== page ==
Cockroach infestations on the rise in Edmonton, exterminator says
'They've actually become, number-wise, probably as problematic as bedbugs these days'
Infestations of infamously hard-to-kill cockroaches are on the rise in Edmonton, says a local exterminator.
In his 40 years on the job, Tom Schultz, owner of Edmonton Exterminators Ltd., has never seen it this bad.
"They've actually become, number-wise, probably as problematic as bedbugs these days," Schultz said in an interview Wednesday with CBC Radio's Edmonton AM.
"All it takes is one pregnant female cockroach to make a whole bunch of little ones."
It's always been that way and that's why they joke that after a nuclear war, the cockroaches would adapt and survive.-Tom Schultz, owner Edmonton Exterminators Ltd.
The old belief that these pests can live through just about anything is proving true in Edmonton, Schultz said.
The despised insects have become immune to the poisons most commonly used to exterminate them.
For years, Schultz used the same chemical cocktail to poison cockroaches hidden in the cracks and crevices of infested buildings, but about two years ago, it stopped working.
"They start to get adapted or tolerant to a lot of the products and they become ineffective. I think that's part of the big problem," Schultz said.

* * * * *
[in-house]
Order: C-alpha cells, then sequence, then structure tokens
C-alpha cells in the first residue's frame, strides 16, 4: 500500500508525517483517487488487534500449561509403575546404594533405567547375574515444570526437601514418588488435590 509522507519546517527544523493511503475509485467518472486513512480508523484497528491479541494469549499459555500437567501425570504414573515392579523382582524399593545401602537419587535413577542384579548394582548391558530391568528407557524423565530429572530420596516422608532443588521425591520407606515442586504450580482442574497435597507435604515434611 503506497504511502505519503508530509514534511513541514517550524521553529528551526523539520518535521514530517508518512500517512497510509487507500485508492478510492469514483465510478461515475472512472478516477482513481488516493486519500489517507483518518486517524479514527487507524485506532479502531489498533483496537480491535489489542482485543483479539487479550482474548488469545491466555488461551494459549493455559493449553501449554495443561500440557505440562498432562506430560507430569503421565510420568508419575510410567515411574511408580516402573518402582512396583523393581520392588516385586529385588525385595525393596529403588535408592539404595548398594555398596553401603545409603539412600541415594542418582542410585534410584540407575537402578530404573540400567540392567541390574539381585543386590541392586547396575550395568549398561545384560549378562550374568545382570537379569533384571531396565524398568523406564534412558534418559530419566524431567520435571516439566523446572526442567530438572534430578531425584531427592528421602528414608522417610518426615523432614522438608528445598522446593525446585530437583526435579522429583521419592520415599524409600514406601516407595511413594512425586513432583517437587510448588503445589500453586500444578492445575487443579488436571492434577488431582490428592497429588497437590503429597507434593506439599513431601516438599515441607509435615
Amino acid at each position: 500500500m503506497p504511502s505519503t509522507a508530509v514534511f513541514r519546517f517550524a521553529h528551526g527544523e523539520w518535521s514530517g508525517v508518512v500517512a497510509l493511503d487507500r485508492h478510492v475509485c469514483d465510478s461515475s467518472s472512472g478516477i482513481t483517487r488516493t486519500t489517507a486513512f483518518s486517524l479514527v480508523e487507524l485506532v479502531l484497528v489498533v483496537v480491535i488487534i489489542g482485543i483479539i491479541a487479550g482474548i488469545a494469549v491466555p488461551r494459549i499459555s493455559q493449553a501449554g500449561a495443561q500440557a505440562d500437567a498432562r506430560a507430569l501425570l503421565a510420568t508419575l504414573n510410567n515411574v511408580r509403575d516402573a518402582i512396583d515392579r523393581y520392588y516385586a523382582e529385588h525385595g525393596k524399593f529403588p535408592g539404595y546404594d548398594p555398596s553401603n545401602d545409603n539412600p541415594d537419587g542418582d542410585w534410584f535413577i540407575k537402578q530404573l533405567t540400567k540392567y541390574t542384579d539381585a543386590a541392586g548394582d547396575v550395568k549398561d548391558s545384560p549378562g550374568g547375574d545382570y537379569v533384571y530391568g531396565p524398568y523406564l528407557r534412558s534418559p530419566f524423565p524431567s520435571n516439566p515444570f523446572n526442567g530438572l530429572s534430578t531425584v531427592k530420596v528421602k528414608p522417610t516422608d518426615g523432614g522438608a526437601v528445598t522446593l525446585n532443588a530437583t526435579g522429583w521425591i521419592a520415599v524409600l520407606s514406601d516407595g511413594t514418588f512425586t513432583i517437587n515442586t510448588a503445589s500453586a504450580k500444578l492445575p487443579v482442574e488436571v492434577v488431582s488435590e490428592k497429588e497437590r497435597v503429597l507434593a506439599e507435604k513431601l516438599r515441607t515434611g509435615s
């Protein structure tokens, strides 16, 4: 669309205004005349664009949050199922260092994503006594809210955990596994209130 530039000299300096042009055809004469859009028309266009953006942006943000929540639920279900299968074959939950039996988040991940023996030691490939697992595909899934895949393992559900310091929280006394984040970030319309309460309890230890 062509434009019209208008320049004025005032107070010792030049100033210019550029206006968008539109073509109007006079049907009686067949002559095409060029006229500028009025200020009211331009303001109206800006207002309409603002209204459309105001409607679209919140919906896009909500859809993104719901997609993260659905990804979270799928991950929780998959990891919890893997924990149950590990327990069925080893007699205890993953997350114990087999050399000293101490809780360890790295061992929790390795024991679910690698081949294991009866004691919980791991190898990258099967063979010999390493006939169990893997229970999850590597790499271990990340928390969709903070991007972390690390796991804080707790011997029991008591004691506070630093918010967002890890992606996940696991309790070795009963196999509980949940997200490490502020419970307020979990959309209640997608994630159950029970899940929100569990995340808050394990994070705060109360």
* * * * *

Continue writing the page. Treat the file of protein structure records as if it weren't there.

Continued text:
"It's always been that way and that's why they joke that after a nuclear war, the cockroaches would adapt and survive.
"It's not far from the truth unless the nuclear war makes it colder. They still can't survive in the cold."
Unwanted dinner guests
There has been a string of recent infestations at Edmonton businesses.
Peruse the Alberta Health Services inspection reports and you will find a handful of restaurants that have been ordered to call an exterminator in the last six months.
Alberta Health Services would not provide statistics on cockroach infestations in local restaurants. Spokesperson Kirsten Goruk did acknowledge, however, the pests appear to be more numerous.
"Anecdotally, over the last few years AHS public health inspectors have noticed an increase in cockroaches as a pest-control issue when it comes to restaurant inspections," Goruk said in an emailed statement.
"However, we are unable to speculate on what might be causing that."
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The most common cockroach found in Alberta is the German cockroach, which can carry bacteria that causes salmonella, typhoid and gastroenteritis.
Its feces also creates a horrible stench, contaminating food and the air with harmful bacteria. They can survive for days after being decapitated, and for weeks without food or water.
And no one is immune.
"Cockroaches are insects that can be found in any building. It's not true that cockroaches are only found in dirty and poorly-kept buildings," reads an online pamphlet from AHS.
"Cockroaches are often brought into a non-infested building by food, by furniture, or clothing that's infested with live cockroaches and their eggs."
Schultz blames Edmontonians' growing appetite for foreign foods as the biggest culprit.
The roaches invade the country aboard imported food from warmer climates.
"A lot of this stuff ends up in the warehouses and from there, they're distributed to restaurants, to specialty food stores and the like, and just make their way on down the chain," he said.
"You don't want to point a finger at anybody, but it's how the food import system works."